Anti semitism is rife in the modern day Labour Party as it tries to gain votes from the UK moslem community where anti semitism and anti Christianity forms part of the moslem religion. There are more moslems than Jews in the Uk although with Labours pro Nazi history especially with Labour politicians such as Mosley supporting Hitler, it is no wonder.

  • Tom Atkins

    ok (((rosen))) good job

    of course, if things get hairy, you guys all got the escape hatch of dual nationality…

  • Tom Atkins

    look who wrote it

    tragi-comic bias

  • EllenO

    Just lefty invented imagined anti-semitism.

    Trump is the best thing that has happened to Jews in a generation. They were celebrating his victory all over Israel. I was there I saw it.

    And this befuddled twit Rosen produces convoluted arguments to somehow slip in that Trump might, just might, be anti-Jewish. I guess his Jewish son-in-law must be quaking in his boots.

    Sorry Jack the left sneaky BS is not going to work anymore.

  • Bosanova

    “No it doesn’t unless you accept the ‘global Jewish conspiracy’ pedlars”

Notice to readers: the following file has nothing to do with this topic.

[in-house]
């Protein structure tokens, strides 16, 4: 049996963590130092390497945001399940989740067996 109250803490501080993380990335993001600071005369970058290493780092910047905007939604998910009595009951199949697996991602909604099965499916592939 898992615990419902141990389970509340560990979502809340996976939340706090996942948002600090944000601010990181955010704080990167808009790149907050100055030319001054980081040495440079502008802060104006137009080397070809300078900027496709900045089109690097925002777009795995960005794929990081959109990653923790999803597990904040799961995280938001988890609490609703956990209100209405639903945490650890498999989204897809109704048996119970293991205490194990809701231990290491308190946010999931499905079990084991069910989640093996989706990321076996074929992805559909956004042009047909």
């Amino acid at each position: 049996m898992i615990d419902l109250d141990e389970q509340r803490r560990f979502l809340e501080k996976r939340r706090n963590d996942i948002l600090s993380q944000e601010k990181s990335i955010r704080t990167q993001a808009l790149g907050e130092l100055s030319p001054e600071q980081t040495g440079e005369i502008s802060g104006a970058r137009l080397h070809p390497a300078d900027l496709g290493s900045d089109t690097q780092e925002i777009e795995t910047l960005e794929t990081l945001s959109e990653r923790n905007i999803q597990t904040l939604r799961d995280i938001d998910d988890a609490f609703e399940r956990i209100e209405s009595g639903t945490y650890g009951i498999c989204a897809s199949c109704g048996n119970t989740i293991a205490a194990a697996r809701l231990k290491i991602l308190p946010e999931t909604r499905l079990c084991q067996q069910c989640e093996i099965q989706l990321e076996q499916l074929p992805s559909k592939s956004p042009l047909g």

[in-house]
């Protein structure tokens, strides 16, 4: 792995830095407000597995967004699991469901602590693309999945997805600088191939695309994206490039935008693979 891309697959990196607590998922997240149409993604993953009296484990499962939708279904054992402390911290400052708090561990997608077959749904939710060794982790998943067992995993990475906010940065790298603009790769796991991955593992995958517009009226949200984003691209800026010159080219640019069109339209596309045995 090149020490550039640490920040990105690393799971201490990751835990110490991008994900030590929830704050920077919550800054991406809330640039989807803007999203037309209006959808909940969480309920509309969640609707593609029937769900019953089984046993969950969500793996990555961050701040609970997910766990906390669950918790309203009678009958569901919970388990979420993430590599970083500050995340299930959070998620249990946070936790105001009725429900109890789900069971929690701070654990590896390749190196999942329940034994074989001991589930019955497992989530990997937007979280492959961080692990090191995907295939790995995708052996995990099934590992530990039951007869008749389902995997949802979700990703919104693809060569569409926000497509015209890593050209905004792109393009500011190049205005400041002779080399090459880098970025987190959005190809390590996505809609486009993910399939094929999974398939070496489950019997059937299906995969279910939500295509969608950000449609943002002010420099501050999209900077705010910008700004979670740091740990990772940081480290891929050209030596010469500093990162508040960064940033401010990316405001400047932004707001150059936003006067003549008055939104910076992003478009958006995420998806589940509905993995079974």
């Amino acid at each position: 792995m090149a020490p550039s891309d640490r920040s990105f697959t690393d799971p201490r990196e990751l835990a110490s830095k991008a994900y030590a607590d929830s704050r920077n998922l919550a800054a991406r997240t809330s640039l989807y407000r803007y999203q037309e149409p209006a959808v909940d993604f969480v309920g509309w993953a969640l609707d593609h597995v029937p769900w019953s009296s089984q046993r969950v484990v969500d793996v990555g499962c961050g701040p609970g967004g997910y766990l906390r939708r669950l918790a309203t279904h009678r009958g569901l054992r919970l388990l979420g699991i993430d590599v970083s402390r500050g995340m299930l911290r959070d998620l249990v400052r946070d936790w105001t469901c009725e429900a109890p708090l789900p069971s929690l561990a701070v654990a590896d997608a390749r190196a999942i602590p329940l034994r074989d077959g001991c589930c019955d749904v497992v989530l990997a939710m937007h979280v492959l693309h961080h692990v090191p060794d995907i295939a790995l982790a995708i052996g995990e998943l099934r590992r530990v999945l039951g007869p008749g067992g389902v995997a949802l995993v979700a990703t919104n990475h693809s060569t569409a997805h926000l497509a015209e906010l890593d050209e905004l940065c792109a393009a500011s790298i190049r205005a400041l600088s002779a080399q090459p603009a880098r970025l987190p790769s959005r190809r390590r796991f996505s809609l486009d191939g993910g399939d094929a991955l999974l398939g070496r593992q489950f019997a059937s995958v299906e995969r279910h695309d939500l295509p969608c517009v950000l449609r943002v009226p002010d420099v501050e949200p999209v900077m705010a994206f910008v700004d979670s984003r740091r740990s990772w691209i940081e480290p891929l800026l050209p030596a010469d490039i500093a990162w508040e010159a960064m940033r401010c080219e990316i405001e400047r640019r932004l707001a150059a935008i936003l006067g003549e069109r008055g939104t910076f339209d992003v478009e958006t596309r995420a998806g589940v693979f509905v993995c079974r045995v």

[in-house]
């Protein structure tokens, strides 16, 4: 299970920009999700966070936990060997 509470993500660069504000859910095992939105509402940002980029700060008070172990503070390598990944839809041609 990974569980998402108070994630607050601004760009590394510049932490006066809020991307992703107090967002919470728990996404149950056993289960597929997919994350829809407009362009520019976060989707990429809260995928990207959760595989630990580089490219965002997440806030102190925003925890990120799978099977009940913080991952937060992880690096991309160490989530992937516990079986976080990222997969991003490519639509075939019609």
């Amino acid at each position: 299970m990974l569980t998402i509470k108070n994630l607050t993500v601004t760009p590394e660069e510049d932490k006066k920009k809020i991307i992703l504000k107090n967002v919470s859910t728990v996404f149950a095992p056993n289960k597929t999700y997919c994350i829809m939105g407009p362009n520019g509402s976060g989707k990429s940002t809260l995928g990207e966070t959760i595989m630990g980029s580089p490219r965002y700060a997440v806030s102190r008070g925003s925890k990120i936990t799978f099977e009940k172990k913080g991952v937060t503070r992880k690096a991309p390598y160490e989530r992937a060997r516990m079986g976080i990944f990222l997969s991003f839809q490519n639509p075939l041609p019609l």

Succintly put and I quite agree. It would seem that to be anti-elite is to be an anti-semite. This is a non-sequitur and entirely false premise upon which to base any supposition of anti-semitism. The sad reality is that there is much more anti-semitism to be found on the modern left wing than there is on the right.
    Moreover, there have been as many acusations of anti-semitism against the Clintons as there have been against Trump. Why is it only the later that are given creedence? And let’s not even start on the KKK’s well established historical connections with the Democratic party (the party of slavery and segregation) and HRC’s praise for deceased Democrat senator and former KKK Grand Wizard Robert C. Byrd. Yet, via some spurious (il)logical resoning that equates anti-elitism with anti-semitism, with not a word against Jews or Isreal to be found, we are supposed to believe that Trump is an anti-semite. The argument doesn’t stand up.